You would think being married would mean you automatically have a Valentine. Well, for many married folks it’s just not the case. In fact, for some married couples Valentine’s Day is just a painful reminder of what they don’t have.
Marriage is blissful for most, bland for some and painful for others. It’s one of those days on the calendar that is hard to ignore. Women brag about their diamonds, roses and fine chocolates. Men gossip about how romantic they were and pat themselves on the back. Then there are those who are only grateful that the day has come and gone.
The question is, “where do you fit in on Valentine’s Day”? Are you blissful or miserable or somewhere in the middle?
If you are miserable there is some good news. You can change your relationship in the next 12 months and be blissful the next time Valentine’s Day rolls around. This should be your goal so that you no longer feel married and alone on the most romantic day of the year.
I know you are thinking, this can’t happen for me. My question for you is “why not”?
- Why can’t you fix your relationship over a 12 month period?
- Isn’t it better to try and fail, than to not try at all?
- When is the last time you did something with a purpose to change your relationship?
My suggestion is that you take the pressure off fixing your marriage. Lower the stress and anxiety in your marriage and your house. It’s hard to fix something when the heat or pressure is too high. When stress is too high, feelings of anger and resentment overshadow love and patience and the spirit of cooperation.
A good place to start rebuilding your marriage is to refuse to dwell on the negative. The only way to do so is to change your thinking habits. The following statement is critical to your marriage restoration.
Stop your negative thoughts before they begin to fill your mind and heart with discontent.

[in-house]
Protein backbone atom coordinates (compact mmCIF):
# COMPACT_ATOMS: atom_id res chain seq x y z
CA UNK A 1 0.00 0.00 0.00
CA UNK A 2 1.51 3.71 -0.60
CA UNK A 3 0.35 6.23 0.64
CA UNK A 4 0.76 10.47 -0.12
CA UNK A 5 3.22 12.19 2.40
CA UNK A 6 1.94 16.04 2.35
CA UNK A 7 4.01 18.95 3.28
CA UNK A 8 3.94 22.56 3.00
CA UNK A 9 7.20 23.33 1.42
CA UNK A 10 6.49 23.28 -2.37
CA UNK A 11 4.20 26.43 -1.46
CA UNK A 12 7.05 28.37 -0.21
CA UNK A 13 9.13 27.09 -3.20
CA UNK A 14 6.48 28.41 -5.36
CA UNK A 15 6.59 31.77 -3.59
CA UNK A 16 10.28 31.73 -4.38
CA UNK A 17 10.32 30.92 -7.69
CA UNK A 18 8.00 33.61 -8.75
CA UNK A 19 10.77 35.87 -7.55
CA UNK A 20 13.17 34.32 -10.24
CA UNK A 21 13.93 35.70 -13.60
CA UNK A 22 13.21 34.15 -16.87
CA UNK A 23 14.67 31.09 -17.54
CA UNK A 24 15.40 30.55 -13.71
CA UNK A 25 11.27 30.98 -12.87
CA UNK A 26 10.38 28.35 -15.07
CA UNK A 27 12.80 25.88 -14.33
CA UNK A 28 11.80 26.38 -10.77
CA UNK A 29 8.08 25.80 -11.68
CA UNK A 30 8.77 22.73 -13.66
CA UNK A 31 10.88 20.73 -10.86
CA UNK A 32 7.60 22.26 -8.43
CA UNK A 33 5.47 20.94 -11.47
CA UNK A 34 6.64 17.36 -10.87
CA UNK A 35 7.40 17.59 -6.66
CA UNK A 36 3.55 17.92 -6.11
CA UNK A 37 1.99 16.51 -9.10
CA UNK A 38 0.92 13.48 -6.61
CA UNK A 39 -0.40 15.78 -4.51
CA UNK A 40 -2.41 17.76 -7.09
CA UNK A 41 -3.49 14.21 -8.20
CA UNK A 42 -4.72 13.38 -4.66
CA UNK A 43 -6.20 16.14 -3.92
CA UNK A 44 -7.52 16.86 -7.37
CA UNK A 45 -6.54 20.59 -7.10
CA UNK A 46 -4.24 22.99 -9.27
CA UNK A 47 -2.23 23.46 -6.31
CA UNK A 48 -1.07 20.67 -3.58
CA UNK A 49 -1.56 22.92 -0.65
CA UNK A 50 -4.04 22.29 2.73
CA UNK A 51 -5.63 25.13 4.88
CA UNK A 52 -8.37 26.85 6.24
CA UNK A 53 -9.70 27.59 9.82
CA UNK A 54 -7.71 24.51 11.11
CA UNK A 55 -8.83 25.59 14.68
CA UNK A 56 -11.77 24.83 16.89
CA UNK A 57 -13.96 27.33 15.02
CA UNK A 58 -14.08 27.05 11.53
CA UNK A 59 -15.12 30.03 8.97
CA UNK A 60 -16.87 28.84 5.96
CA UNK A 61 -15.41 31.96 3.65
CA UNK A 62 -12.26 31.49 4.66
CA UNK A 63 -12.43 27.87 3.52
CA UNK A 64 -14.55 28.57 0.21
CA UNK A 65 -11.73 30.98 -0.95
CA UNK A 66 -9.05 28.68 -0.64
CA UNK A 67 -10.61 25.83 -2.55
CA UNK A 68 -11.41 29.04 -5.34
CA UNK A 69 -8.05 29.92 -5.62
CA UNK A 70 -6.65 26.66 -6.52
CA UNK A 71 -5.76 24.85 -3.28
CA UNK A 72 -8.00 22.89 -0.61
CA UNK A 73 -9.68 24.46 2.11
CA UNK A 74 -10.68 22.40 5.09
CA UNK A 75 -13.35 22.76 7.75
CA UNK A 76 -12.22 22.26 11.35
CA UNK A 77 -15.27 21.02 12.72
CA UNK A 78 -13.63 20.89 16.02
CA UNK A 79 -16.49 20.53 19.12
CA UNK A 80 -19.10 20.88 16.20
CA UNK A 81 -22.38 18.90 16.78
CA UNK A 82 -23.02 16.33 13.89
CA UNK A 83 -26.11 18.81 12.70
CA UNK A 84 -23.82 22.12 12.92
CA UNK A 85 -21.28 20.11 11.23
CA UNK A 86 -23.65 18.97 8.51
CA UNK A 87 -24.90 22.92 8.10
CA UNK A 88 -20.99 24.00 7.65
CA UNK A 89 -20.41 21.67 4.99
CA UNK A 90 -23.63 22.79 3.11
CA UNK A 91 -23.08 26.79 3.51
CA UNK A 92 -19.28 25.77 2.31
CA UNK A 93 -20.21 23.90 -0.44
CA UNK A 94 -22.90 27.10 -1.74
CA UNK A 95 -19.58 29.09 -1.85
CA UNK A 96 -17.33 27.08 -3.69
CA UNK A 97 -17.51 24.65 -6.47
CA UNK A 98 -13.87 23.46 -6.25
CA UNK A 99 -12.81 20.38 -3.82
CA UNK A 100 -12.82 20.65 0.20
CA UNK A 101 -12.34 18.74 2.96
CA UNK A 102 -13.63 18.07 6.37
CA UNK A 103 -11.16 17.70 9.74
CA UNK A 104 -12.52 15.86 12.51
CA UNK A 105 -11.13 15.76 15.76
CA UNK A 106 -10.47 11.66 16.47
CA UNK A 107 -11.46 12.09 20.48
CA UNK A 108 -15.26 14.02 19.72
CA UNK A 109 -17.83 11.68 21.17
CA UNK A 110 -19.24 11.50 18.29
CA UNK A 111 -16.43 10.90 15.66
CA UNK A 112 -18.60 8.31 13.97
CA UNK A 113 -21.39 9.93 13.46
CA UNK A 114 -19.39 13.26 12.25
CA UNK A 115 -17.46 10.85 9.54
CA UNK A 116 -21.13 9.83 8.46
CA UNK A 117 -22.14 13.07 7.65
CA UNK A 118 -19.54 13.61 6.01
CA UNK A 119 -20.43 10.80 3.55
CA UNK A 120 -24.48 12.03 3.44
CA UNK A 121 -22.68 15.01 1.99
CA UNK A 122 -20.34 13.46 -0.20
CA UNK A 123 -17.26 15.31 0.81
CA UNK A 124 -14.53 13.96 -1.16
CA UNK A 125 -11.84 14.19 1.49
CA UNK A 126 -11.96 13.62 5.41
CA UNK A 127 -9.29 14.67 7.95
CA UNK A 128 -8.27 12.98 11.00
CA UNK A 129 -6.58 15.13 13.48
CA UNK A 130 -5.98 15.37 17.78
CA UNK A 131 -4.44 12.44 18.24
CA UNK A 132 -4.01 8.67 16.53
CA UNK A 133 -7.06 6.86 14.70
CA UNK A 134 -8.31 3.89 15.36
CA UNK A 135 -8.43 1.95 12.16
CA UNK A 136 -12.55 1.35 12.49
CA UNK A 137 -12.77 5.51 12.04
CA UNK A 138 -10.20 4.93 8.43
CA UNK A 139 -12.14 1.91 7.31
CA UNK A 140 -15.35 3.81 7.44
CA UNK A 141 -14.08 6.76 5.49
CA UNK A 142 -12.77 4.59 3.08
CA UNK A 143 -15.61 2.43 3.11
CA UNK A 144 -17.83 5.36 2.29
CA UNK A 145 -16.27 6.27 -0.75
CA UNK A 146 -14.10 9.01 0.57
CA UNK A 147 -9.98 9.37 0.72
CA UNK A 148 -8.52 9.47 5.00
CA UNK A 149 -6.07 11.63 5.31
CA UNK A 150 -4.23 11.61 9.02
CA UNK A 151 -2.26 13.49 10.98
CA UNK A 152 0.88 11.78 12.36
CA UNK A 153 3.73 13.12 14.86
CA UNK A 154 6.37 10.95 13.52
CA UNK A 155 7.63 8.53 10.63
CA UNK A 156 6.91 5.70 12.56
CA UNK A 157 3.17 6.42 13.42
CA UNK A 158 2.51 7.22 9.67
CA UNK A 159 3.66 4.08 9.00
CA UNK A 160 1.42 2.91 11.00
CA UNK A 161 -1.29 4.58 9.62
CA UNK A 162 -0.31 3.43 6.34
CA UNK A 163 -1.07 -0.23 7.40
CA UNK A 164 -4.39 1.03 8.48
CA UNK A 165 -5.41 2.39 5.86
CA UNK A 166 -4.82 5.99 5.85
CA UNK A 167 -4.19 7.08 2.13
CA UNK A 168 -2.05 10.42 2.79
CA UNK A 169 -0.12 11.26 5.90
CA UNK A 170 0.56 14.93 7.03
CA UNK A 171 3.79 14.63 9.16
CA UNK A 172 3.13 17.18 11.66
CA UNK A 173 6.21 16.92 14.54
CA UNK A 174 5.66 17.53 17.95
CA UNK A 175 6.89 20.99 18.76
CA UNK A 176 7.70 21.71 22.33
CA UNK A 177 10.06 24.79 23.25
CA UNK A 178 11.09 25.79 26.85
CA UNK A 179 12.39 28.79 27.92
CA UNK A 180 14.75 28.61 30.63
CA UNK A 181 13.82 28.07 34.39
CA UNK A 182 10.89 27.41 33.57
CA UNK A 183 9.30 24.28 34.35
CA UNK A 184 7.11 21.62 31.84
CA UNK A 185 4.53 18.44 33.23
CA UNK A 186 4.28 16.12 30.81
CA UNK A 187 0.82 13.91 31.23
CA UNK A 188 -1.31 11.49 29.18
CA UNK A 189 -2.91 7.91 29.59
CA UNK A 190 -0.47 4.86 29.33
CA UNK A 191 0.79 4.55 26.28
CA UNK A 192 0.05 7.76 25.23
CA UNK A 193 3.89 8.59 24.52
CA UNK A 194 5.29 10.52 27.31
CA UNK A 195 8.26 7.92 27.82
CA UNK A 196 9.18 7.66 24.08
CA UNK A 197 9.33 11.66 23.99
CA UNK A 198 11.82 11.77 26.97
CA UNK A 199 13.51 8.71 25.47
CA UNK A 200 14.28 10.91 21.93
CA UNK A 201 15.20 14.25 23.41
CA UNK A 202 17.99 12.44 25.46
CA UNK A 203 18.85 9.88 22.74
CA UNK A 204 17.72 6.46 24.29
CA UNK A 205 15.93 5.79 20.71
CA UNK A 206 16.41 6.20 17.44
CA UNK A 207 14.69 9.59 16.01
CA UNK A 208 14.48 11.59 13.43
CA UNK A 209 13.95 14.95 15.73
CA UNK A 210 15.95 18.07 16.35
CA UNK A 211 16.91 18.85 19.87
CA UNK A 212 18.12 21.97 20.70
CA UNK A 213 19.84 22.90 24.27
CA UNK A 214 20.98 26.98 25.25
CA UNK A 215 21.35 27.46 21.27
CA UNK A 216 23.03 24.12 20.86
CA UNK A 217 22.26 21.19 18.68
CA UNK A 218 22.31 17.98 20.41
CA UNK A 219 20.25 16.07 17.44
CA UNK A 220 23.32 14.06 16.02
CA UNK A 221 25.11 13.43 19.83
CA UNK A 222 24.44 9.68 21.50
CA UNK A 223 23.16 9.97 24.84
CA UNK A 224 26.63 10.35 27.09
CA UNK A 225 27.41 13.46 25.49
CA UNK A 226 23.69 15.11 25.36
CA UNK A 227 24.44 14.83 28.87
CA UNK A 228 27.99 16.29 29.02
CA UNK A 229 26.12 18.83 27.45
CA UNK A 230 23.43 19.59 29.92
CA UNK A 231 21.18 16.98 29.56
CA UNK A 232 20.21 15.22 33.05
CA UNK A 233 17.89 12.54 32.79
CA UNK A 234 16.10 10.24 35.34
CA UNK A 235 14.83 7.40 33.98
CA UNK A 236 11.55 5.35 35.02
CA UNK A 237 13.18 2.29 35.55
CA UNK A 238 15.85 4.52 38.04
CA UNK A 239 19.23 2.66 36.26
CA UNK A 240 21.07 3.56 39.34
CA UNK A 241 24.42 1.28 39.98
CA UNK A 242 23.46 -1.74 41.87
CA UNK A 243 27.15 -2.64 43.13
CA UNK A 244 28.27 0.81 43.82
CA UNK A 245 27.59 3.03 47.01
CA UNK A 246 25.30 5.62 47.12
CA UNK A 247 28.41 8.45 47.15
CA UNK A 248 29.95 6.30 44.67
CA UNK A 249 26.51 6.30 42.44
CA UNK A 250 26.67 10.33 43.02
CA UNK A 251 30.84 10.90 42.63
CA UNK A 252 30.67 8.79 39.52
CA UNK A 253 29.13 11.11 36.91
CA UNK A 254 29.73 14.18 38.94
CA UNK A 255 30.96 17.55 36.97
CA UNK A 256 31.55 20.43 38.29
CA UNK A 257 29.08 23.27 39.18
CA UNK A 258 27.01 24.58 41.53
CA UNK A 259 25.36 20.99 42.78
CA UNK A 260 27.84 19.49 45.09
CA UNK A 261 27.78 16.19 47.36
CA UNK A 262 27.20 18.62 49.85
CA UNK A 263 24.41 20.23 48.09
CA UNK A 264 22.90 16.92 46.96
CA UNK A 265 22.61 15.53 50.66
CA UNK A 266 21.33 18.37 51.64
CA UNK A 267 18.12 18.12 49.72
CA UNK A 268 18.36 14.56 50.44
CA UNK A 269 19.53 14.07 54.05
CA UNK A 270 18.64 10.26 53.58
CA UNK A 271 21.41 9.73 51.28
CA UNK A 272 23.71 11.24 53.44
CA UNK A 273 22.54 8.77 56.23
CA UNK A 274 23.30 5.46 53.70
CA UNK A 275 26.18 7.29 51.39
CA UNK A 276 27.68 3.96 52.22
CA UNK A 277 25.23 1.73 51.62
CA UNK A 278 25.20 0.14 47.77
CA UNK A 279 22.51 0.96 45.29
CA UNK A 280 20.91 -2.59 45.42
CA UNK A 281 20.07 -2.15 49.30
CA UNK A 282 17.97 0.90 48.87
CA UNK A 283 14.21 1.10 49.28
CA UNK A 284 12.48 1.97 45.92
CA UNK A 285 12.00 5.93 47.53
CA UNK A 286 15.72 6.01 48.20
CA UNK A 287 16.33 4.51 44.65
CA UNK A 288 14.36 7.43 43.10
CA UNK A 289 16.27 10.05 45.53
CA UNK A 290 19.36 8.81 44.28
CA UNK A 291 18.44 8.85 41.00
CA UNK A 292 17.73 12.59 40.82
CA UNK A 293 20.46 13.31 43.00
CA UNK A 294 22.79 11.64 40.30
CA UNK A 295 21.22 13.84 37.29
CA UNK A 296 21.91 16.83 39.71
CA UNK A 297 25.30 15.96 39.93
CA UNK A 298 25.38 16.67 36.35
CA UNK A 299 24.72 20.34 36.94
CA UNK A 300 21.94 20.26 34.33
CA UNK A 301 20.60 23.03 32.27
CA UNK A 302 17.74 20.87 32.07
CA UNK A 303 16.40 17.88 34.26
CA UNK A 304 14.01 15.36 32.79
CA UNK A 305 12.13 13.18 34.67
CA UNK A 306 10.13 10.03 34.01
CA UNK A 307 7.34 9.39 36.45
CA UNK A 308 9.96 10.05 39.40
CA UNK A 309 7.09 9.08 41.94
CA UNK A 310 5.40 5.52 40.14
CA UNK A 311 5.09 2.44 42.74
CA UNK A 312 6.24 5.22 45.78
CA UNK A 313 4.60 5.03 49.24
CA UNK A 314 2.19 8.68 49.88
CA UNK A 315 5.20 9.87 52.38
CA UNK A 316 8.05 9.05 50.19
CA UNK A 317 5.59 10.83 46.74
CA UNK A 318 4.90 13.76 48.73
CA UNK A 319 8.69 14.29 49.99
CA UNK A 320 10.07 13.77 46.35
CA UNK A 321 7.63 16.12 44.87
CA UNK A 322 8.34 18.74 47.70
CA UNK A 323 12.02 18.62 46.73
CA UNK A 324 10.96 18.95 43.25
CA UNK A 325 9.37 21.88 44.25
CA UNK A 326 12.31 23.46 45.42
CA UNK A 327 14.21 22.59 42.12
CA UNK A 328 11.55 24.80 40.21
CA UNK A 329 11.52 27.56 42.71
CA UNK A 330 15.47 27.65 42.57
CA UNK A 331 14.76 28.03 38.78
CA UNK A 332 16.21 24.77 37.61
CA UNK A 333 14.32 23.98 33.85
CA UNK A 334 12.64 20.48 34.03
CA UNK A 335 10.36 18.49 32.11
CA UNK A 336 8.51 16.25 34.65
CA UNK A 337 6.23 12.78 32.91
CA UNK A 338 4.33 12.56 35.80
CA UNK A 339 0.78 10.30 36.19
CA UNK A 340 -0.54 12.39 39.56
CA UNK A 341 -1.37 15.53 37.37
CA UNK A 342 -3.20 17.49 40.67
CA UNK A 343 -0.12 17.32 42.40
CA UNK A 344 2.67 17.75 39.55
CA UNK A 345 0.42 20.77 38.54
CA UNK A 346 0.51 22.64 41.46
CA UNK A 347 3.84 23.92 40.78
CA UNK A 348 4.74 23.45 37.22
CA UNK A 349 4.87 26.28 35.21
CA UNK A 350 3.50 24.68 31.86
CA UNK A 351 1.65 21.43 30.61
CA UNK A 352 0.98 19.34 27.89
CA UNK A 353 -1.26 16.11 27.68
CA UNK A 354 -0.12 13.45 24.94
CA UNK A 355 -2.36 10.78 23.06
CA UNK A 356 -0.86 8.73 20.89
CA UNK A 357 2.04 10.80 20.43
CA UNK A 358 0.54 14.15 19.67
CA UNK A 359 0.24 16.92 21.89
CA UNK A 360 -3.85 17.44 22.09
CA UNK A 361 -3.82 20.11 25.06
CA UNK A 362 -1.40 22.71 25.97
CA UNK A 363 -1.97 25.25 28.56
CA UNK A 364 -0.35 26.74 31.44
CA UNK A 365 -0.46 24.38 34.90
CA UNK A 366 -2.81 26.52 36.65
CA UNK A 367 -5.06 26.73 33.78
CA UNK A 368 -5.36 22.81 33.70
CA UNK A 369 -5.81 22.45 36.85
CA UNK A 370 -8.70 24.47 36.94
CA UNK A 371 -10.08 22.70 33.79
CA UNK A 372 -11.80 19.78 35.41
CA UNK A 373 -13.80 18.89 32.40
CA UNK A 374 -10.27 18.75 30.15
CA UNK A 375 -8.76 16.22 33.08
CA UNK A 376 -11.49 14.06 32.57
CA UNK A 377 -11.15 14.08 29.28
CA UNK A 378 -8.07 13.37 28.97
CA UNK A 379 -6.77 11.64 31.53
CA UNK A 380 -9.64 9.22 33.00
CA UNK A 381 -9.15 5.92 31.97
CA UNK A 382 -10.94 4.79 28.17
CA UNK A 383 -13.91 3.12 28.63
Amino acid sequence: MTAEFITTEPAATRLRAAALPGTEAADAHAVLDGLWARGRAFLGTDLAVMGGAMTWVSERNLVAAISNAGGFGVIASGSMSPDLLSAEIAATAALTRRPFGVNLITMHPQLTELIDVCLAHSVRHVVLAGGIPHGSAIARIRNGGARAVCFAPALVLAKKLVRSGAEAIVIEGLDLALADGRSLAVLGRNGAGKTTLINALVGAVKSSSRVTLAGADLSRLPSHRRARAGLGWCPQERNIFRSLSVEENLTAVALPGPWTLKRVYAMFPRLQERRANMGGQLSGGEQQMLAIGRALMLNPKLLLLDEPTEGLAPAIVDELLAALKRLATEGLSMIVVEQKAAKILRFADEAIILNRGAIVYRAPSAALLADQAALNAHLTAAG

Just so you understand, I said “stop your negative thoughts before they begin to fill your mind and heart with discontent”.
For example, let’s say your spouse makes a sarcastic comment about something you did or didn’t do.
What happens next?
A negative thought pops into your head like “what a unappreciative selfish blank”. Then the second thought pops in like “If he/she doesn’t like it he/she should leave”.
If you are not careful, in the span of less than 5 minutes, 15 to 20 negative thoughts about your spouse and relationship floats through your brain and your heart.
Do you think this helps or hurts your marriage?
So, as I said above, you must control the negative thoughts and feelings and cut them off as quickly as possible.
A way to do so is to immediately tell yourself how thankful you are for your spouse. Not everyone has a spouse and for this you should be thankful.
Please keep in mind that no person or marriage is perfect. Just because another couple you know looks perfect together trust me, they are not. Don’t compare your marriage to others, unless you are copying some healthy habits you have seen into your marriage.